STR recently reported that occupancy for the United States hotel industry declined in July for this first time in the past 12 months (-0.2 percent to 73.6 percent), fueled by a 1.9-percent decrease in demand. It was the lowest level since July 2017.
Moody’s Investor Service attributes the demand decline in part to fewer arrivals from international markets such as China, which is one of the top five markets for visitors to the U.S. Moody’s cites the current trade war between the country and the U.S. as a reason for the decrease. Air bookings from China to the U.S. are down 8.4 percent since the end of March (when the U.S. began imposing tariffs on China), according to ForwardKeys.
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While new monthly data for August will be out within the next week, Moody’s notes that preliminary data show occupancy growth is set to rebound to between 0 and 2 percent.
U.S. hotel room supply helps to tell the overall story of the industry. It is expected to grow 2 percent this year, which Moody’s notes is below the historical average but also a jump from the 1-percent gain saw in 2014.
Supply growth is mostly happening in the upscale and upper-midscale select-service segment within urban environments. Since 2013, growth in the upscale sector has outpaced growth of other segments, including luxury and upper-upscale. Over this past year, however, upper-midscale growth has outpaced those segments.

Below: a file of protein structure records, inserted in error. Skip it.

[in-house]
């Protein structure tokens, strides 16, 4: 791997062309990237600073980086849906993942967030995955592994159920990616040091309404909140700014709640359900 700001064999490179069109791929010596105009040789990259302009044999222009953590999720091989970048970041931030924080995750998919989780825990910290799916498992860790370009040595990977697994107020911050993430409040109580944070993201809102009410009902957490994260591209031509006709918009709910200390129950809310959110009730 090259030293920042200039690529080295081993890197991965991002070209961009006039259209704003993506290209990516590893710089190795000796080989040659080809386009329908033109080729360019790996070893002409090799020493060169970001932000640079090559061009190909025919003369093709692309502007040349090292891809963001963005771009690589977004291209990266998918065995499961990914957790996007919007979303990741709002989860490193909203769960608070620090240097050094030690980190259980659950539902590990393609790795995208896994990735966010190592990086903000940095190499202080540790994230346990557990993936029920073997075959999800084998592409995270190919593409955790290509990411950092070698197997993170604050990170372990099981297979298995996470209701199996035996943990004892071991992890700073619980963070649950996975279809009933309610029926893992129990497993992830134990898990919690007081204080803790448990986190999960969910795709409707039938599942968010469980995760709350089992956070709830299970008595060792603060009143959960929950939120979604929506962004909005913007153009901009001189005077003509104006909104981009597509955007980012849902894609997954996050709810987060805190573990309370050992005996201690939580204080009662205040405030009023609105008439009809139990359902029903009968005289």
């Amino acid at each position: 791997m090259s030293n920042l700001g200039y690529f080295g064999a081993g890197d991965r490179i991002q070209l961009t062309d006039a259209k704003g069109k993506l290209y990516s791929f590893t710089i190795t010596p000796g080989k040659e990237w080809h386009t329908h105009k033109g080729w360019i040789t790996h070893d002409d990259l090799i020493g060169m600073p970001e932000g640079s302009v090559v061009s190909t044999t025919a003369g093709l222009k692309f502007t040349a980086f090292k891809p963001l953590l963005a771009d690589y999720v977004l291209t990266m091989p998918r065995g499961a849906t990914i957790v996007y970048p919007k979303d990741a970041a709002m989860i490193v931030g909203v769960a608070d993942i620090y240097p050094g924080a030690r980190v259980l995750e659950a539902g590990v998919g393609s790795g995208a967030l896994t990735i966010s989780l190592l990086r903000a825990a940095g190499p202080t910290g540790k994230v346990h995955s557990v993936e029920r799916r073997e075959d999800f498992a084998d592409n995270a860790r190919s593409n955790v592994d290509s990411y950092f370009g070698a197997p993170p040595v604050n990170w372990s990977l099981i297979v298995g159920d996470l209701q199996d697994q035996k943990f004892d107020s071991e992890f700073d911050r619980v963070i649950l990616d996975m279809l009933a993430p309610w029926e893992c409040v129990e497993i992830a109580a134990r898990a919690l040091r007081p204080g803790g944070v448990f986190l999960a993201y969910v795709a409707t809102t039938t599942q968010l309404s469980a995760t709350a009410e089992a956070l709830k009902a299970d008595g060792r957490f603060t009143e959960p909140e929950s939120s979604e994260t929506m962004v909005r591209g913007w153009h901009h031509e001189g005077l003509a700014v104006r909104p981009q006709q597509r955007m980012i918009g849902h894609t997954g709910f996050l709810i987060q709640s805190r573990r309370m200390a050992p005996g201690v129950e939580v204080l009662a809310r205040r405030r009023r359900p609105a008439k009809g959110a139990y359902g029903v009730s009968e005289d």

The upscale segment grew 5.7 percent year-to-date through July, according to STR. In the meantime, the upper-midscale segment grew 4.1 percent over the same time period. By comparison, total U.S. hotel room supply grew 2.1 percent.
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Meanwhile, consumer confidence is down from its March peak but still remains high, according to Moody’s. That’s been good news for revenue per available room, which has increased 3.5 percent year-to-date through July, according to STR data. That is a nice jump from the 2.7-percent growth seen during the same period last year.
Steady demand and supply growth in addition to increased pricing through the end of July will help to drive full-year results, according to Moody’s. The company expects that demand growth will outpace its forecast of 2 percent to grow between 2.5 and 3 percent. Year-end average-daily-rate growth is trending on the high end of the company’s 1- to 3-percent forecast. These figures will result in RevPAR growth of approximately 3 to 3.5 percent, well above Moody’s initial 1- to 3-percent forecast.